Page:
The phrase "ego depletion" might not mean much to laymen, but to psychologists, it's a very big deal indeed, writes Daniel Engber at Slate. The general idea is that people have a finite amount of willpower at any one time, meaning they can use it up performing one task and then bomb on a second one that requires more of it. The premise was laid out in an influential study out of Case Western nearly 20 years ago involving chocolate chip cookies, and since then an entire psychological field has been built around it. The problem? "It now appears that ego depletion could be completely bogus, that its foundation might be made of rotted-out materials," writes Engber. In the original study, participants entered a room smelling of freshly baked chocolate chip cookies and found two bowls, one with cookies and one with radishes. Some were allowed to eat the cookies, but some had to settle for the radishes only.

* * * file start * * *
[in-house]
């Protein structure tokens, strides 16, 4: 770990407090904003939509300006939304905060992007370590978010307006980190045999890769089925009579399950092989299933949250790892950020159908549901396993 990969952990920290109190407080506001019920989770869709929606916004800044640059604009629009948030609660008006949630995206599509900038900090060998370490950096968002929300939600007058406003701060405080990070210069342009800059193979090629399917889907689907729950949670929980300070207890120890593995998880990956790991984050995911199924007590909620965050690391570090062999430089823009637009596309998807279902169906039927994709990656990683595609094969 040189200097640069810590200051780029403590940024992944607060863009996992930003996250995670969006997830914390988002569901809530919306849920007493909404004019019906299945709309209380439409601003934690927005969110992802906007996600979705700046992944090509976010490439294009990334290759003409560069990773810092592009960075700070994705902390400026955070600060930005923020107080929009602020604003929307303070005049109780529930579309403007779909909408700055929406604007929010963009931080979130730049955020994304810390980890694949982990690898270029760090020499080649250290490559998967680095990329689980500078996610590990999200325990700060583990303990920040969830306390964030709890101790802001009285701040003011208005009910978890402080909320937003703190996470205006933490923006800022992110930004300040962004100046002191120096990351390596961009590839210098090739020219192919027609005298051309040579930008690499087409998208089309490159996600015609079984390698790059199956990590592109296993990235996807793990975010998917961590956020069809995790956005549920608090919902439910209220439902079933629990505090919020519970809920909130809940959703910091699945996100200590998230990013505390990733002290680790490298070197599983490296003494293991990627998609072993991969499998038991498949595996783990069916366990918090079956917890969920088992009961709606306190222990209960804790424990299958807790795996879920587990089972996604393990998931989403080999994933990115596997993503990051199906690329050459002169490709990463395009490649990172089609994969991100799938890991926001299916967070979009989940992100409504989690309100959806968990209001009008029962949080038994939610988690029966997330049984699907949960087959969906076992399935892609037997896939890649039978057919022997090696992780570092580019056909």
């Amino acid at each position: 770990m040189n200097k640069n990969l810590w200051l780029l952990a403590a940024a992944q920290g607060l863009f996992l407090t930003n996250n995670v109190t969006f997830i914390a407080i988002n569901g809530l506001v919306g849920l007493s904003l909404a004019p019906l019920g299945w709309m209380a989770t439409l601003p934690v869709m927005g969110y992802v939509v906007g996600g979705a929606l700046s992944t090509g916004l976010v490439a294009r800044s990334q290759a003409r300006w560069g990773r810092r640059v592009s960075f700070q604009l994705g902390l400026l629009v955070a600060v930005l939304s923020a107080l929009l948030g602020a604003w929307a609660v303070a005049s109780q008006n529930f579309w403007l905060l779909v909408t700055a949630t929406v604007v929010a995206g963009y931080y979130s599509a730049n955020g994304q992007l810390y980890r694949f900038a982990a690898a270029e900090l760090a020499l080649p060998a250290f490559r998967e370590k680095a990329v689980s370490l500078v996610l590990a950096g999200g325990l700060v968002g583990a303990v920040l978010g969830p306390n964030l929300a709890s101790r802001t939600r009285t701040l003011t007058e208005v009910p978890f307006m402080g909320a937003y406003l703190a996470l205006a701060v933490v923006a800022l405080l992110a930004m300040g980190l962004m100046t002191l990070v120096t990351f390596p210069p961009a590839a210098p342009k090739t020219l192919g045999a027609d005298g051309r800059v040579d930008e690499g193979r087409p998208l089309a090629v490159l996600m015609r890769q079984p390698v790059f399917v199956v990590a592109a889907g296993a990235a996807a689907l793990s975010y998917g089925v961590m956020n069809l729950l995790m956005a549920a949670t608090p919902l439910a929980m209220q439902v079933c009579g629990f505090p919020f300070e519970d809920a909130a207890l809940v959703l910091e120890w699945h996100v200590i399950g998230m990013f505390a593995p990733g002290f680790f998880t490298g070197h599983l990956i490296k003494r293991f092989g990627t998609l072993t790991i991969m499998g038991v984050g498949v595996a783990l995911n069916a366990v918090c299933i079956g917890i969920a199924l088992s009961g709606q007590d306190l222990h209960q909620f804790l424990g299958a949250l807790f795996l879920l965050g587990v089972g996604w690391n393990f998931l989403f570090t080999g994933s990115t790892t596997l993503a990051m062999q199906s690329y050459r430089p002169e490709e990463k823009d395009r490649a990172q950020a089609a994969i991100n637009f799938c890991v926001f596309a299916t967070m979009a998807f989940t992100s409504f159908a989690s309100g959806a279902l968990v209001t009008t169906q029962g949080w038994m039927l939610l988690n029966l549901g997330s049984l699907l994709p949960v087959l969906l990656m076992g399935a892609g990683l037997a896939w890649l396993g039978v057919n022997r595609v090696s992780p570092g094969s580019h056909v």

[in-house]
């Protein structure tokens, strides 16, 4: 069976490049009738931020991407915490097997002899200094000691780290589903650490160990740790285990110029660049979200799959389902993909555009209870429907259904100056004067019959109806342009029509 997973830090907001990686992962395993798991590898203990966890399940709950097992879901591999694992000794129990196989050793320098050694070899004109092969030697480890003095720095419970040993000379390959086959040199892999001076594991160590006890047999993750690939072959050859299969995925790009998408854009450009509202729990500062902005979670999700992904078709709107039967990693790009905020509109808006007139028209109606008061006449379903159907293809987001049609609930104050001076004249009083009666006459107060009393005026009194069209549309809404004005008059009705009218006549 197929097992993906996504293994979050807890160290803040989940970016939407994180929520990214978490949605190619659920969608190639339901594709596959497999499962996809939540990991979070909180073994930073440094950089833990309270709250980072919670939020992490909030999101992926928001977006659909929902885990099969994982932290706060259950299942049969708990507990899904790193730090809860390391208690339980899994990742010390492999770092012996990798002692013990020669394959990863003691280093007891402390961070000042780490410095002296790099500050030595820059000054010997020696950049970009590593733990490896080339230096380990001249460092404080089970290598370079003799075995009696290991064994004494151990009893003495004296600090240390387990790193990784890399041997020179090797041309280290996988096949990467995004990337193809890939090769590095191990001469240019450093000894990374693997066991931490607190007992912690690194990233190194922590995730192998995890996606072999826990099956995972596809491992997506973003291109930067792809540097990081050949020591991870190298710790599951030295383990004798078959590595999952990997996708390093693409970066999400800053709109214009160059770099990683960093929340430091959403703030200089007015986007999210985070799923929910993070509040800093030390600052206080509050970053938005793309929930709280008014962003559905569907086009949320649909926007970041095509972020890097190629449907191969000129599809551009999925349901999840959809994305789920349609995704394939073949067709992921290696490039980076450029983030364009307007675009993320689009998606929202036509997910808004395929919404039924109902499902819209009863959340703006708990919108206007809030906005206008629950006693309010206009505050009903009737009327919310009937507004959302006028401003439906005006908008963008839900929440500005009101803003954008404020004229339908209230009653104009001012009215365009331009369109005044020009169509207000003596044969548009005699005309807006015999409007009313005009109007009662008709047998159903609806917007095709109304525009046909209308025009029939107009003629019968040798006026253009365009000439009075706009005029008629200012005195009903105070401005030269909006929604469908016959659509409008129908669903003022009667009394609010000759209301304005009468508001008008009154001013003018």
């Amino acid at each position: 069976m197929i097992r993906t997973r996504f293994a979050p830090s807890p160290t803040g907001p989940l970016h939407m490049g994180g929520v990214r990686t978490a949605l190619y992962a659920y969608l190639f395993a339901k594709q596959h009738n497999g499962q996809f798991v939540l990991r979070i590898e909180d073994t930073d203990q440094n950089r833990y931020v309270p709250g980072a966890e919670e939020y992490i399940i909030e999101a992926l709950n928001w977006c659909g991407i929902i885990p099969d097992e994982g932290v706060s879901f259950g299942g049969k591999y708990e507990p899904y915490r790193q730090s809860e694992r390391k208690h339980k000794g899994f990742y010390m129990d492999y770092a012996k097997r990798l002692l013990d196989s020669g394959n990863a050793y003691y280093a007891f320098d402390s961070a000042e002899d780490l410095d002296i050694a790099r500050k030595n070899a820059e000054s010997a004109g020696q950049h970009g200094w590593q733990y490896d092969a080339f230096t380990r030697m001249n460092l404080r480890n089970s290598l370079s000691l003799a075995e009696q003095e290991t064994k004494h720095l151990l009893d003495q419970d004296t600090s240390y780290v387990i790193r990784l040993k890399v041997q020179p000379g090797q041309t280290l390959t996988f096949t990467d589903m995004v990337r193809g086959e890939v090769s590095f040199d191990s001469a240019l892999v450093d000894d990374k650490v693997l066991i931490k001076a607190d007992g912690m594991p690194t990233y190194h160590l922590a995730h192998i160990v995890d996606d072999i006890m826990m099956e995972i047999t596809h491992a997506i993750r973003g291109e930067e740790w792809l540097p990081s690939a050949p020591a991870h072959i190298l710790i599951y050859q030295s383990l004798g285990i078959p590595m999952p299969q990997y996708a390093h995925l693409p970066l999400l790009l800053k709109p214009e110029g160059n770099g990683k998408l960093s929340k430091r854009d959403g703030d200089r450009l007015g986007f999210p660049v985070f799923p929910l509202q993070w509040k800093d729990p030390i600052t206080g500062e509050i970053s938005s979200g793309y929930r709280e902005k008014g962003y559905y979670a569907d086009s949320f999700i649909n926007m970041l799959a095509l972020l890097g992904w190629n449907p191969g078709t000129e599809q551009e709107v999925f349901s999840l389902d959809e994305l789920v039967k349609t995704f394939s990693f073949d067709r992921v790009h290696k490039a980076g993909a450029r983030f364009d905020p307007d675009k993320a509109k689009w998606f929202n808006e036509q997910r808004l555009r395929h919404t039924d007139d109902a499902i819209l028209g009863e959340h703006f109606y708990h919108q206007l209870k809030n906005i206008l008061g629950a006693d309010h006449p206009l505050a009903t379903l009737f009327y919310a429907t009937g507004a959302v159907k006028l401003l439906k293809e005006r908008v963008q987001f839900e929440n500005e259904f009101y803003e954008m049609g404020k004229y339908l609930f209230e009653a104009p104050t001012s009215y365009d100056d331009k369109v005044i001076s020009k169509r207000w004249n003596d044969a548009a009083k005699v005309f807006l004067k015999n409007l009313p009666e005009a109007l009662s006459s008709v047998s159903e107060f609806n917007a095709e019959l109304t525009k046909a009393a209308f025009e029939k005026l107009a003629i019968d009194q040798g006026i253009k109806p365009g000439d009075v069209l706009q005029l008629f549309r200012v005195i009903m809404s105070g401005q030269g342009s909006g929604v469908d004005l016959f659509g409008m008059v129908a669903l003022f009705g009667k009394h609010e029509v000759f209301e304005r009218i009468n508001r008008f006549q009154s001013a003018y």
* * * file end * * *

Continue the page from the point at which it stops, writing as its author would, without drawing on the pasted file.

Both groups were then given an impossible puzzle to solve, and the group that had to fend off their desire to eat the cookies ended up bailing on it much more quickly than the other group. Thus, "ego depletion" came into vogue. Since then, hundreds of similar studies seemed to back up the work. Next month, however, a paper in the journal Perspectives on Psychological Science will make the case that the pillars of ego depletion—that one task can drain our supplies of mental strength and that we can actually replenish our reserves through certain exercises—cannot be confirmed. It's no minor argument: The authors studied more than 2,000 subjects at two dozen labs around the world. The upshot is that "an entire field of study—and significant portions of certain scientists' careers—could be resting on a false premise," writes Engber. "If something this well-established could fall apart, then what's next? That's not just worrying. It's terrifying." Click for his full piece. (Read more psychology stories.)